NOTE: This post was first published in the immediate aftermath of Hurricane Harvey and is being recirculated as part of HuffPost’s “Listen to America” series.
It’s an all-too-familiar scene in America. A natural disaster devastates a major metropolitan city.
And then the forces of profit and privatization use the chaos and uncertainty as cover to steal public services and turn them into mechanisms to increase their own bottom line.
That’s what happened to New Orleans in the wake of Hurricane Katrina in 2005. And if Houston residents aren’t careful, it’s what could happen there in the wake of Hurricane Harvey.
Right now the immediate danger is the weather.
The storm has already affected about a quarter of the Texas population, or 6.8 million people in 18 counties. It’s been blamed for multiple deaths.
Thousands of people have evacuated to rooftops as rushing waters flooded streets and neighborhoods. Many roadways are only navigable by boat, and emergency services are so overtaxed that civilian volunteers have stepped up to help rescue stranded residents. By the time the weather system passes through, Houston could get as much as 50 inches of rain – the highest amount ever recorded in Texas.
U.S. Education Secretary Betsy DeVos was so overwhelmed by the news that she took to Twitter, saying, “Our prayers are with all those in the path of #HurricaneHarvey. @usedgov stands ready to assist impacted schools.”
To which noted liberal commentator Keith Olbermann responded, “The hurricane is going to do less damage to schools than you are, Motherfucker.”
And if history is any guide, he may not be wrong.
In the aftermath of Katrina, New Orleans lost almost its entire public school system. About 90 percent of the city’s 126 schools were given to the Louisiana Recovery School District, which turned them all into charter schools.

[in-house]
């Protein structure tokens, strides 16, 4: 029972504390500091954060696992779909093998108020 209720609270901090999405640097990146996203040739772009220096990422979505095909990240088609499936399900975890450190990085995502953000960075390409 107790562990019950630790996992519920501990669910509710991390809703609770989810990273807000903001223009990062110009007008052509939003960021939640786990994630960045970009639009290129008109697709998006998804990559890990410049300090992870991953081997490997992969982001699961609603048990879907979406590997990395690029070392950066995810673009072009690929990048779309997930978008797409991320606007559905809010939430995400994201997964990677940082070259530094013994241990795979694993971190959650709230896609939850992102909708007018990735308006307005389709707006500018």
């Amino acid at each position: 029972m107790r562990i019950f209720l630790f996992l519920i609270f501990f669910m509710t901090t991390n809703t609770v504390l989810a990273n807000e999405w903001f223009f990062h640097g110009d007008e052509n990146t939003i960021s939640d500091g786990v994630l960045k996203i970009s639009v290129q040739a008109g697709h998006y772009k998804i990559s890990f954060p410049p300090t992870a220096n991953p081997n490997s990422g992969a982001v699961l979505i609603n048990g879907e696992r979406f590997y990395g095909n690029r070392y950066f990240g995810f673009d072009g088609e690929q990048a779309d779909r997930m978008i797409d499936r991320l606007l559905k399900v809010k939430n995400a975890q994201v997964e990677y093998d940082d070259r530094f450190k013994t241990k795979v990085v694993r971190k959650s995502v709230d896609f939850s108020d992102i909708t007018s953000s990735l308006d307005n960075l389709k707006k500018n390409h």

For those uninitiated into the mysteries of corporate education reform, charter schools differ from traditional public schools because they are financed by tax dollars but privately operated. They often are controlled by appointed boards with little to no transparency and are rife with opportunities for investors to profit through fraud and neglect – opportunities that just aren’t present at traditional districts.
So, in effect, Louisiana state officials elected by the white majority stole control from local school boards elected by the city’s black majority. More than 7,000 teachers ― most of whom were people of color and had been displaced by the hurricane ― found themselves replaced by mostly white teachers brought in from other parts of the country.
Now, more than 10 years later, the New Orleans experiment has been shown to be a failure. Scores on standardized tests have improved (kinda), but the curriculum has narrowed; teacher turnover has doubled, disadvantaged and special education students have even fewer resources while schools fight over high-achieving children; students spend hours being bused to schools far from their homes; communities have been erased; and parents have less control over how their own tax dollars are spent.
This could be the future for the Houston Independent School District (HISD).
After all, Houston is where the infamous Knowledge is Power Program (KIPP) charter school network got its start.
KIPP is known for two things: draconian discipline and high attrition rates. Even those kids who do well there often don’t go on to graduate from college. Two-thirds of KIPP students who passed the eighth grade still haven’t achieved a bachelor’s degree 10 years later.
Moreover, its methods aren’t reproducible elsewhere. The one time KIPP tried to take over an existing public school district and apply its approach without skimming the best and brightest off the top, it failed miserably ― so much so that KIPP isn’t in the school turnaround business anymore.
Yet the charter network, one of the largest such chains, with 209 schools nationwide, has one of the best propaganda departments in the industry. They pass off inhumanity to children as “rigor” and gloss over inability to teach difficult students as “high standards.”
Will Texas lawmakers be swayed by powerful charter operators to use the current catastrophe as a business opportunity to gobble up the existing school system?